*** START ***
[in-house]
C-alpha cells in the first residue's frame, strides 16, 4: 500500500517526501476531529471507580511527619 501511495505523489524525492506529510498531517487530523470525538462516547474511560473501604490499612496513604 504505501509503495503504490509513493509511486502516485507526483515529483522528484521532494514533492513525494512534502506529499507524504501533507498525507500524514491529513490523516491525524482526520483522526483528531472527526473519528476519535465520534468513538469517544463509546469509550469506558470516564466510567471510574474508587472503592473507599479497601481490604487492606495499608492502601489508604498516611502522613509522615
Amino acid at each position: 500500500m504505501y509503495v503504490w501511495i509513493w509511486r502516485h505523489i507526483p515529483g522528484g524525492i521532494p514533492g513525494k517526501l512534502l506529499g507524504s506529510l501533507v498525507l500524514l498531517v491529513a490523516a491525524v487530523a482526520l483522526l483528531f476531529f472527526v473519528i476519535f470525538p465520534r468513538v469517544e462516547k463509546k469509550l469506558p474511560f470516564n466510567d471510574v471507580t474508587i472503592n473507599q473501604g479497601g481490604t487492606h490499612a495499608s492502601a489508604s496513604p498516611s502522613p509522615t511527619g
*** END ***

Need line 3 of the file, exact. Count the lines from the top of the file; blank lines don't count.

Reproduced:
Amino acid at each position: 500500500m504505501y509503495v503504490w501511495i509513493w509511486r502516485h505523489i507526483p515529483g522528484g524525492i521532494p514533492g513525494k517526501l512534502l506529499g507524504s506529510l501533507v498525507l500524514l498531517v491529513a490523516a491525524v487530523a482526520l483522526l483528531f476531529f472527526v473519528i476519535f470525538p465520534r468513538v469517544e462516547k463509546k469509550l469506558p474511560f470516564n466510567d471510574v471507580t474508587i472503592n473507599q473501604g479497601g481490604t487492606h490499612a495499608s492502601a489508604s496513604p498516611s502522613p509522615t511527619g